In an effort to conserve cash, financially ailing US Airways Group Inc. said yesterday that it plans to ask the Internal Revenue Service for permission to delay payments into the pension plans of two of its employee groups.

The Arlington airline said it would ask the IRS for permission to spread out $67.5 million in payments into its flight attendants' and mechanics' 2004 pension plans over five years. The payments are due over the next 18 months.

"Rescheduling these payments will help US Airways to conserve its cash so that we have sufficient liquidity to operate the airline," Jerold A. Glass, US Airways vice president of employee relations, said in a statement.

The airline said the proposed payment rescheduling would not affect retirees or employees' ability to retire under the plans.

Randy Clerihue, a spokesman for the Pension Benefit Guaranty Corp., said that for the IRS to agree to such a request, the airline must make available appropriate collateral. The IRS and the PBGC, the federal agency that monitors corporate pension plans, would decide on the type of collateral US Airways should offer, Clerihue said. After US Airways submits its request, a decision would take at least a month, he said.

Such requests of the IRS are not uncommon. Last year, Northwest Airlines Corp. won approval from the tax agency to stretch out payments of $454 million into its pension plan for its salaried and contract employees over five years.

US Airways is scrambling to avoid a second bankruptcy filing as it seeks to secure $800 million in pay and benefit concessions from its employees before the end of September. The carrier must meet certain financial requirements by that time under the terms of its federally backed guarantee on $900 million in loans. It emerged from bankruptcy in March 2003.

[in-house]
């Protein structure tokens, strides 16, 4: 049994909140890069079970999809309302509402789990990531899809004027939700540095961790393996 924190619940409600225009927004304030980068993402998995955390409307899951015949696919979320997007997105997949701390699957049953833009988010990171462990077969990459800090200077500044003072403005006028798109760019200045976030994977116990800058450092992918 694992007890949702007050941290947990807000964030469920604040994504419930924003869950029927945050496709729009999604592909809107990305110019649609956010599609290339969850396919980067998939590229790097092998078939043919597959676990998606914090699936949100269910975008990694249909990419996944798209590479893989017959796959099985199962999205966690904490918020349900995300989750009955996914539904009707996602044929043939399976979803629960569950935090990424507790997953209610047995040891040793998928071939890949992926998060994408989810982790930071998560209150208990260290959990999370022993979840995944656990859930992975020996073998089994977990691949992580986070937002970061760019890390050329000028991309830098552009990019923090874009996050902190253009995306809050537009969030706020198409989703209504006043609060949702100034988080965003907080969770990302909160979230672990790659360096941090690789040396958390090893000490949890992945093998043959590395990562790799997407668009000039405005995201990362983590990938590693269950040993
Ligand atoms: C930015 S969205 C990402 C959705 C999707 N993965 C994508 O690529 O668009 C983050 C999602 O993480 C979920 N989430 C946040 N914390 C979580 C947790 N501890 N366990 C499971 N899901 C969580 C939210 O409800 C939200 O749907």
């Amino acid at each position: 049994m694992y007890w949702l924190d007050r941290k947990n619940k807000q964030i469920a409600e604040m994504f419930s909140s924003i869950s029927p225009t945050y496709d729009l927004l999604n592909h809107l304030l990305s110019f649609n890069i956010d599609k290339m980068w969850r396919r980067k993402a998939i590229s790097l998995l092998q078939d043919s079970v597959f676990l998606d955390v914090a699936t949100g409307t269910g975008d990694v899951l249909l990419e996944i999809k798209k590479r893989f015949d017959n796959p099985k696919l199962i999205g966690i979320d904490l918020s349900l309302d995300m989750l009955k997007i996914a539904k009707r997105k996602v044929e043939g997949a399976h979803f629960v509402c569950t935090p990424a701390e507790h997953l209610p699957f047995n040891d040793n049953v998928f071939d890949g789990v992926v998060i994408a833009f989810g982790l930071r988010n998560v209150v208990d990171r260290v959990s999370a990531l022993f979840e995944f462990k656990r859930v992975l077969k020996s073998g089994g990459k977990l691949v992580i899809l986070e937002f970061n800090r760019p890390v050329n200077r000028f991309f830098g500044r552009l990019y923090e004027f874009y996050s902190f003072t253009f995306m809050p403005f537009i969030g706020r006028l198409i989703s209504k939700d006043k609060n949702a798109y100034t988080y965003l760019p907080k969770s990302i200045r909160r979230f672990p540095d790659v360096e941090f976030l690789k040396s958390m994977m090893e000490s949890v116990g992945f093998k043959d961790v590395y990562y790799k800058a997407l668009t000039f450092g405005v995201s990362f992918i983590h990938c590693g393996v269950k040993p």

Last week a report issued by Glanzer & Co., an independent financial adviser hired by US Airways' pilots union, said the airline could file for bankruptcy as early as next month and could even face liquidation if it failed to reach new cost-cutting agreements with its unions.

Analyst Raymond Neidl of Blaylock & Partners said US Airways' decision to seek additional time to pay into its pension plans was a signal that the carrier was trying to find ways to preserve cash to continue operating if it goes back into bankruptcy.

In addition to its current pension payments, the airline has a $130 million pension payment for 2003 due next month.

Battling its own pension woes, United Airlines said this summer that it would stop contributions to its employee pension plan until it emerged from bankruptcy.

Joe Tiberi, a spokesman for US Airways mechanics, said the union's attorneys were reviewing the airline's IRS request. Tiberi said union officials did not see any reason to be alarmed.